Keywords

  • horticulture
  • ornamental plants
  • medicinal plants
  • sustainable cultivation
  • soilles cultivation
  • open-field cultivation
  • plant propagation
  • irrigation
  • fertilization
  • biostimulants
  • LCA
  • greenhouse cultivation
  • yield
  • substrates

Published Papers (11 papers)

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Research

Article
Growth and Flowering Characteristics of Oncidium Gower Ramsey Varieties under Various Fertilizer Management Treatments in Response to Light Intensities
Agronomy 2021, 11(12), 2549; https://0-doi-org.brum.beds.ac.uk/10.3390/agronomy11122549 - 15 Dec 2021
Viewed by 387
Abstract
Oncidium are grown worldwide and play important economic roles. The objective of this study was to investigate the pseudobulb growth and flowering characteristics of the two Oncidesa Gower Ramsey cultivars, ‘Honey Angel (HA)’ and ‘Golden Star (GS)’, cultivated under 3 kinds of fertilizer [...] Read more.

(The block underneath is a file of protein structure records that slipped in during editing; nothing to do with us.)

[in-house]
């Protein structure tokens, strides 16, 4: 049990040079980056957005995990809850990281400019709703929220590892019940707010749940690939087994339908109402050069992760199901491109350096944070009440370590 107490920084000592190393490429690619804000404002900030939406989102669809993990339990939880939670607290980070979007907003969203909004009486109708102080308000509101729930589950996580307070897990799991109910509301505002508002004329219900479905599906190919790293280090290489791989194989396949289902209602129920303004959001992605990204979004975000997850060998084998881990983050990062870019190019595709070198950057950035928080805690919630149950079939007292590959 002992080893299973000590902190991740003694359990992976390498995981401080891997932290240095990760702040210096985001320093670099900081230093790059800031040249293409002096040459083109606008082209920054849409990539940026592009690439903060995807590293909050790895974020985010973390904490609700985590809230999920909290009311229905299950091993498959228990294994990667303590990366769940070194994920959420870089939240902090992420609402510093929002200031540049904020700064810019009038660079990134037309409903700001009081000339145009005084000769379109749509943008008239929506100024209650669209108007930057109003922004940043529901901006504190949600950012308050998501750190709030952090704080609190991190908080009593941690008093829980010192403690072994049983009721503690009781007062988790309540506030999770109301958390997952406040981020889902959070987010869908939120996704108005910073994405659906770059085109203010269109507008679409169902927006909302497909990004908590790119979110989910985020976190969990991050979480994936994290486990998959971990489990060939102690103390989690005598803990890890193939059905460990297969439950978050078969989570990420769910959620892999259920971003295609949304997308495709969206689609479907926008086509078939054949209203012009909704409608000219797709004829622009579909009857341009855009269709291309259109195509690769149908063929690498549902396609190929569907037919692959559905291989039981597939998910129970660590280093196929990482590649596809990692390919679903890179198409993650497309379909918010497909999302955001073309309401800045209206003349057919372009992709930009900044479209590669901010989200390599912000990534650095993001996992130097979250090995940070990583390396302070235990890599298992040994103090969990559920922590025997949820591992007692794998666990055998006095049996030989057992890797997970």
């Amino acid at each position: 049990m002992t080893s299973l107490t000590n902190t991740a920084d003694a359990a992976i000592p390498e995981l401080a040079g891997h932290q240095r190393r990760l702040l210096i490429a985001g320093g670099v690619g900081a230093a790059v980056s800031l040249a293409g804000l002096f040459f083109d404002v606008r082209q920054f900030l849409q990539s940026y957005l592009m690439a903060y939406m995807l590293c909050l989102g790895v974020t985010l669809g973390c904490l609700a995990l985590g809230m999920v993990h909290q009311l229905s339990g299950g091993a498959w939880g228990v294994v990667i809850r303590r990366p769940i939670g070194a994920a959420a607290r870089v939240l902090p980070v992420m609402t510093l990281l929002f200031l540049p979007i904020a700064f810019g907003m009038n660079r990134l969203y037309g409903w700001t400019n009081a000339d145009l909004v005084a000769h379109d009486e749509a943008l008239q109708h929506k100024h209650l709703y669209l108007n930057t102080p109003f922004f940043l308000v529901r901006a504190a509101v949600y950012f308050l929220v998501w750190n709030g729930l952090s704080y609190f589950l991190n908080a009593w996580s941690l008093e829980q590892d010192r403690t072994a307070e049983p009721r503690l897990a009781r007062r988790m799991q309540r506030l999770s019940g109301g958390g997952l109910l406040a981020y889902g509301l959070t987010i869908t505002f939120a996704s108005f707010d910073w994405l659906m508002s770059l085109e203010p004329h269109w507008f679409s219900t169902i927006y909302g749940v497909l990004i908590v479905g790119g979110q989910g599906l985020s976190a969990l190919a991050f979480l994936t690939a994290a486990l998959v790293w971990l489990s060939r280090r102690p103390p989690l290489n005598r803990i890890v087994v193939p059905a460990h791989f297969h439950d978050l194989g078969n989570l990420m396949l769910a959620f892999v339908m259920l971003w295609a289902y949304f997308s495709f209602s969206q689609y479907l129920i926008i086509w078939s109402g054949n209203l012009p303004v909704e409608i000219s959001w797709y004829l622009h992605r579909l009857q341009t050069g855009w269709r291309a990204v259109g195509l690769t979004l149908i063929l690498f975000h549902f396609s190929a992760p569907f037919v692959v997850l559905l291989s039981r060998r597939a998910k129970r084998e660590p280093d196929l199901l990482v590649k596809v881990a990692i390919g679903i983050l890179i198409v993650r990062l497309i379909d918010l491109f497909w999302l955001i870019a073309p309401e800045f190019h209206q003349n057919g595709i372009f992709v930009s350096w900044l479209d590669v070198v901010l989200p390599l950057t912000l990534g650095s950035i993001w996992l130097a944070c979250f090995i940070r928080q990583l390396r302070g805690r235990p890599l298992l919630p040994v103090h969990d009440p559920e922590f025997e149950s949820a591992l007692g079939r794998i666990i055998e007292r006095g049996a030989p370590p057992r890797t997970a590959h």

Oncidium are grown worldwide and play important economic roles. The objective of this study was to investigate the pseudobulb growth and flowering characteristics of the two Oncidesa Gower Ramsey cultivars, ‘Honey Angel (HA)’ and ‘Golden Star (GS)’, cultivated under 3 kinds of fertilizer treatments in response to 40% light intensity (LI-40) and 30% light intensity (LI-30, as control) photosynthetic photon flux density over a 5-month period. The conventional-fertilizer (CF) treatment, as a control, consisted of a liquid manure solution of N:K = 1:1.12, mixed with 7.8% N, 0.8% P2O5, 0.3% K2O, and 57.3% of organic matter that was foliage-applied to plants twice weekly. The stage-fertilizer (SF) treatment consisted of N:P:K = 1:1:5 foliage-applied to plants in an unsheathing pseudobulb stage until reaching inflorescence, followed by N:P:K = 1:1:1 application until the end of the experiment. The fortnight-fertilizer (FF) treatment consisted of N:P:K = 1:1:5 and N:P:K = 1:1:1 with interval-rotate foliage-application to plants weekly until the end of the experiment. Pseudobulb length (PL), pseudobulb major axis (PW), and pseudobulb minor axis (PT), and inflorescence length (FL), number of pedicel (FB), and floret numbers (FN) per plant were recorded and calculated from two months after pseudobulb maturity until the end of the five-month experimental period. The GS variety significantly increased PL when treated with CF and FF compared to HA, and GS treated with CF under LI-30 exhibited the longest PL at 81.65 mm. PW increased as LI increased under FF treatment, and the largest PW was observed in GS treated with FF under LI-40. A maximal and significant increase in PT occurred in LI-40 compared to LI-30 under the CF treatment. GS had a significantly higher FL compared to HA treated with CF, and the longest FL was detected in GS under LI-30. HA had a significantly higher FB and FN under LI-40 than under LI-30, and the highest number of FB and FN in HA occurred when it was treated with CF and SF, respectively. Precision management of fertilization treatments in response to LI can maximize pseudobulb growth, development, and flowering quality in Oncidesa species. Full article